Words by Smiley Team
One dairy farm is fighting to go completely carbon neutral – and has already slashed its carbon footprint by three quarters.
We all know cattle have a bad reputation when it comes to environmentalism. Even just the methane they produce leads to an upsetting carbon output that often feels impossible to come back from - other than by reducing the number of dairy farms.
But at Quicke’s Cheese, that simply isn’t good enough. “The climate emergency and biodiversity loss are the most important issues for our future as a species,” said Mary Quicke, the owner of Quicke’s Cheese.
“We are all responsible for our impact on this beautiful planet. We must work towards methods of making food, generating energy and using water that is environmentally, economically and socially sustainable.”
Quicke’s Cheese is already managing to sequester more than 3000 tonnes of carbon, generated through cheese production, out of its annual output of just over 4000 tonnes. Mary said she is determined to deal with the outstanding 873 tonnes by 2030, taking their cheese production to net zero.
“Our challenge is to farm in a way that makes sure Planet Earth can feed us, now and in the future, in a way that balances our responsibility to steward the environment in a way that affords full consideration for our human and wildlife neighbours,” she said.
One of the most important things to consider when looking to make any kind of farming more eco-friendly is the soil. Soil is a huge carbon sink, which means it is capable of absorbing and holding onto carbon from the atmosphere.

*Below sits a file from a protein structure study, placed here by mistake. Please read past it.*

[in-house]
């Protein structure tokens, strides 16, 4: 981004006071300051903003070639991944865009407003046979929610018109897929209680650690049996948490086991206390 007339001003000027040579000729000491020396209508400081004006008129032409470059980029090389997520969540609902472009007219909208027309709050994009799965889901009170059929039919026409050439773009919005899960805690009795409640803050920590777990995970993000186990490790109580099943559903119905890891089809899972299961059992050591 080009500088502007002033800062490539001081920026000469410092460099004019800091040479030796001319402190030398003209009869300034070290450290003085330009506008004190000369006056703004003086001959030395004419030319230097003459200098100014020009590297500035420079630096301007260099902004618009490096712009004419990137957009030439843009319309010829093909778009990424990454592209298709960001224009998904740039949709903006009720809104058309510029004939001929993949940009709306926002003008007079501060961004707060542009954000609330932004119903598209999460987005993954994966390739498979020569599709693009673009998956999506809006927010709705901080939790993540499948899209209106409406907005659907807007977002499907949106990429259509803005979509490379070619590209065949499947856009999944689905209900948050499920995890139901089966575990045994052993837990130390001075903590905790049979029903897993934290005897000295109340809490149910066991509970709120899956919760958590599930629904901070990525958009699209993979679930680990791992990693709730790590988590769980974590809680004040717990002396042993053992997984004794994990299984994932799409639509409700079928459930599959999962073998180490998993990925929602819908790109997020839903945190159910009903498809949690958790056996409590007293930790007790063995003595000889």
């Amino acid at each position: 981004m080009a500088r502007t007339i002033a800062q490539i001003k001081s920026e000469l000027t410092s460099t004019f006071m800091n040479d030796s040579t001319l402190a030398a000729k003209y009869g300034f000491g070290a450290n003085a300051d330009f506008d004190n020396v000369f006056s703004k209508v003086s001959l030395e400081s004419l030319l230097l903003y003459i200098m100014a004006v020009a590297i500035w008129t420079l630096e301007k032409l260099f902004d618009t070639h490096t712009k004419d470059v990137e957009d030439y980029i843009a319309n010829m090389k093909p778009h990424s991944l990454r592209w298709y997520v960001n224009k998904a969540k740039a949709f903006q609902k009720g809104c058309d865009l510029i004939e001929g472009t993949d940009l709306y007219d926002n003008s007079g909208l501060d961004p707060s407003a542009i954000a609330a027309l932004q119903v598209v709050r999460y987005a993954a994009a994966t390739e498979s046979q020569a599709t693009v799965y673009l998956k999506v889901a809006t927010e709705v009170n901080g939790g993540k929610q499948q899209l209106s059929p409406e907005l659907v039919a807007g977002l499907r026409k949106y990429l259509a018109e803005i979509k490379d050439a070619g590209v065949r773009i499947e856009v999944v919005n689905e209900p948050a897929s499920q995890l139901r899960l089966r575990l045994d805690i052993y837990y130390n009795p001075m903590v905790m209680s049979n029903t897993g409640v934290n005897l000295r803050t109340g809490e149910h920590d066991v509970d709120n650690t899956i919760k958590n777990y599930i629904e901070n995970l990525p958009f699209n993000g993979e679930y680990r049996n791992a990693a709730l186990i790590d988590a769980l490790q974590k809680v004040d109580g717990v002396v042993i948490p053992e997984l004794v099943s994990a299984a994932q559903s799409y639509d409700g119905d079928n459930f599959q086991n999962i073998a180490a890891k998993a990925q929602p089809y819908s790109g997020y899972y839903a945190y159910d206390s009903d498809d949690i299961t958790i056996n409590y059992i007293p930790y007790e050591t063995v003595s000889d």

Because of this, Mary and her team have decided to implement regenerative farming. This means that anything that can be reused will be, to reduce waste, including returning manure, whey and used water to the earth to help regrow food for their cows.
“Even by growing grass for grazing, we can help the soil remain rich and full of organic life by rotationally grazing the cows from February to November on pastures with clover and some mixed swards,” explained Mary. “This system increases soil organic matter.”
Quicke’s Cheese is working closely with the Farming and Wildlife Advisory Group (FWAG) to achieve many of their aims and go carbon negative. Just under half of the land owned by Quicke’s Cheese was rewilded in the 1880s, and is filled with forestry, which Quicke’s adds to every year by planting 7000 trees.
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